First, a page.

Radio is a particularly effective medium in times of crisis. It is a relevant means of disseminating safe, verified and targeted information, especially to the most marginalised populations. These are the main conclusions of a recent research report in Burkina Faso.
The study, conducted by researchers Emma Heywood and Lassané Yaméogo for the Fondation Hirondelle, released its findings. Conducted in partnership with Elrha, an NGO that develops humanitarian responses through research and innovation, it demonstrates the effectiveness of radio as a tool for humanitarian response to crises. The scope of the study was located in three areas in Burkina Faso, in Kaya, Pissila and Kongoussi. Specifically, the research focused on the capacity of radio to produce and broadcast quality information on Covid-19, capable of reaching IDPs. The researcher therefore worked closely with these populations and their hosts to better understand their expectations and needs in terms of information. Through regular feedback, they were able to understand the impact of verified information in the fight against disinformation.
The study also focused on the productions and work of Studio Yafa, the multimedia information programme for young people created and implemented by Fondation Hirondelle in Burkina Faso. Studio Yafa's productions are broadcast by local radio partners in different regions of the country. Dr Emma Heywood and Dr Lassané Yaméogo were able to assess the impact of geographically targeted information. We reported on this work just over a year ago.
Internally displaced persons (IDPs) represent 1.4 million people in Burkina Faso. IDP communities are facing humanitarian, security and health crises. They are marginalised, which makes them particularly vulnerable to misinformation. Therefore, the study aimed to analyse the effectiveness of radio in delivering targeted, relevant and verified information, in order to restore some form of confidence in information. The feedback was collected via Whatsapp.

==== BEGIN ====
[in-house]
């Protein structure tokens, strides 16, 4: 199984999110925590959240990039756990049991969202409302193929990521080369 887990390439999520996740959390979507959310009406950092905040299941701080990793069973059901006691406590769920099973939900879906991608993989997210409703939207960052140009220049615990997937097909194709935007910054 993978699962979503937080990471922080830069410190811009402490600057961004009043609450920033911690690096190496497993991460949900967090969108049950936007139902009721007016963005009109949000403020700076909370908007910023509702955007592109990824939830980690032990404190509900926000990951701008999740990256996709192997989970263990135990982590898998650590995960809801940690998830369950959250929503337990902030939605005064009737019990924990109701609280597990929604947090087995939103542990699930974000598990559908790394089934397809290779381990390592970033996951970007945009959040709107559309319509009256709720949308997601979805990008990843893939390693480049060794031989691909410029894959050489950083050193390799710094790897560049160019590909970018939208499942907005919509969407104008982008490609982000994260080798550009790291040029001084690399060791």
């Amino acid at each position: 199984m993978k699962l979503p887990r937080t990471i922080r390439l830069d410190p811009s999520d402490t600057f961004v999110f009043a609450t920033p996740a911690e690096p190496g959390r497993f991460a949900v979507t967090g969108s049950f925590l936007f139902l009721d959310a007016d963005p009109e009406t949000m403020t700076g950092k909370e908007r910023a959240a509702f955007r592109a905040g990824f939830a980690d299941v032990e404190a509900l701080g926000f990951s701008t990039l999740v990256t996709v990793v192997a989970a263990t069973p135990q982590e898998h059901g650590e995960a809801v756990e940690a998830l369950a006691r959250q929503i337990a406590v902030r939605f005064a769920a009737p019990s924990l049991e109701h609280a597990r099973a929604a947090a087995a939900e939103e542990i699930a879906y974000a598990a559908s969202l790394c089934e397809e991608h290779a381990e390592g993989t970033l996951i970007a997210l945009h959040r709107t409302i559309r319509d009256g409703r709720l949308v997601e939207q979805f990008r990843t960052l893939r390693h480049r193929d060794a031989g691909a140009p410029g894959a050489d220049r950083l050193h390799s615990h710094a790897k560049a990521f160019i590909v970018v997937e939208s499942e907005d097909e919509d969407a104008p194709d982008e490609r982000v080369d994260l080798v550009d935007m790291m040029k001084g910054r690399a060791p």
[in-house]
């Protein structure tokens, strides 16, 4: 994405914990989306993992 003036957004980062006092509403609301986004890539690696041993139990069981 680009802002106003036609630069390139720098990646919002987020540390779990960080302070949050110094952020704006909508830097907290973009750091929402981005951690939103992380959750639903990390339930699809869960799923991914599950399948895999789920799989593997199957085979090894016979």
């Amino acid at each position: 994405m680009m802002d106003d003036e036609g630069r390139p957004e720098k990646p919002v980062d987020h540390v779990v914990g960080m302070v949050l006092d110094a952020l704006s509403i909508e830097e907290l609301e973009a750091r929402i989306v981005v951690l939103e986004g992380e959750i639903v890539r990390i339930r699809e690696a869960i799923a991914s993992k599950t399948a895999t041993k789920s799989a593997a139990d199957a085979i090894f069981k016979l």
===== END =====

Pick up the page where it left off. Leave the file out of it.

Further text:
Several interesting conclusions emerged:
Firstly, radio seems to be the most suitable medium for humanitarian action, due to its ability to adapt to audiences and localise its broadcasting. The ability to broadcast in several languages also makes information more accessible. Radio also stands out for its ability to be effective in emergency contexts. The responsiveness of journalists and the ease of transmitting information make it particularly effective in crisis situations.
Finally, the key lesson for all organisations working in the humanitarian field is the need to take a holistic view. It is not enough to simply deliver 'top-down' messages. It is important to generate interaction with the audience, to allow them to participate in the life of the radio station, to better target their expectations and therefore satisfy their needs.
The results of this research are intended to help in the preparation of future humanitarian media projects in Africa.
To know more about this study : https://www.elrha.org/project/internally-displaced-persons-radio-and-covid-related-misinformation-in-burkina-faso/